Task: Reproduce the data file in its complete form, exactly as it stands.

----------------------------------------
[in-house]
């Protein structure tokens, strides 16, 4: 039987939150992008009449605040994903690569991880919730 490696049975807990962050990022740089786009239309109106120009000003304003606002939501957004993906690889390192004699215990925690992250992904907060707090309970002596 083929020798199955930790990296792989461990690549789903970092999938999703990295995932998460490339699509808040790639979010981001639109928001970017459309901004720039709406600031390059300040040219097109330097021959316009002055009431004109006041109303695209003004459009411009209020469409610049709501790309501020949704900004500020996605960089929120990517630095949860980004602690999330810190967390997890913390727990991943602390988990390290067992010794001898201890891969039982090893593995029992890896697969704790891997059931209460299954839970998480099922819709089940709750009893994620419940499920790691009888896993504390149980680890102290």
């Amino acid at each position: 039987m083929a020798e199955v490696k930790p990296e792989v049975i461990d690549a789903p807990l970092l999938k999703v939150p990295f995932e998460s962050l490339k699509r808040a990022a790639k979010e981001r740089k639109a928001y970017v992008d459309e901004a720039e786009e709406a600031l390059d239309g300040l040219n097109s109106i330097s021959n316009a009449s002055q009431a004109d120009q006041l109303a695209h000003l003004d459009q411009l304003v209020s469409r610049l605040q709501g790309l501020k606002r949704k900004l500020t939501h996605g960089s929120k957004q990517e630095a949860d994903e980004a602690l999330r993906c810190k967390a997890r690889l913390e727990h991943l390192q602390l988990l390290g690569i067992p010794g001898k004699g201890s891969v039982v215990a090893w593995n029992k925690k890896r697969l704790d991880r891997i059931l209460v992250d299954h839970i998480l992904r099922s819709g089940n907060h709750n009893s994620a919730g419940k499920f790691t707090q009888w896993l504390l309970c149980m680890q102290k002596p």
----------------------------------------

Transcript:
[in-house]
């Protein structure tokens, strides 16, 4: 039987939150992008009449605040994903690569991880919730 490696049975807990962050990022740089786009239309109106120009000003304003606002939501957004993906690889390192004699215990925690992250992904907060707090309970002596 083929020798199955930790990296792989461990690549789903970092999938999703990295995932998460490339699509808040790639979010981001639109928001970017459309901004720039709406600031390059300040040219097109330097021959316009002055009431004109006041109303695209003004459009411009209020469409610049709501790309501020949704900004500020996605960089929120990517630095949860980004602690999330810190967390997890913390727990991943602390988990390290067992010794001898201890891969039982090893593995029992890896697969704790891997059931209460299954839970998480099922819709089940709750009893994620419940499920790691009888896993504390149980680890102290």
């Amino acid at each position: 039987m083929a020798e199955v490696k930790p990296e792989v049975i461990d690549a789903p807990l970092l999938k999703v939150p990295f995932e998460s962050l490339k699509r808040a990022a790639k979010e981001r740089k639109a928001y970017v992008d459309e901004a720039e786009e709406a600031l390059d239309g300040l040219n097109s109106i330097s021959n316009a009449s002055q009431a004109d120009q006041l109303a695209h000003l003004d459009q411009l304003v209020s469409r610049l605040q709501g790309l501020k606002r949704k900004l500020t939501h996605g960089s929120k957004q990517e630095a949860d994903e980004a602690l999330r993906c810190k967390a997890r690889l913390e727990h991943l390192q602390l988990l390290g690569i067992p010794g001898k004699g201890s891969v039982v215990a090893w593995n029992k925690k890896r697969l704790d991880r891997i059931l209460v992250d299954h839970i998480l992904r099922s819709g089940n907060h709750n009893s994620a919730g419940k499920f790691t707090q009888w896993l504390l309970c149980m680890q102290k002596p």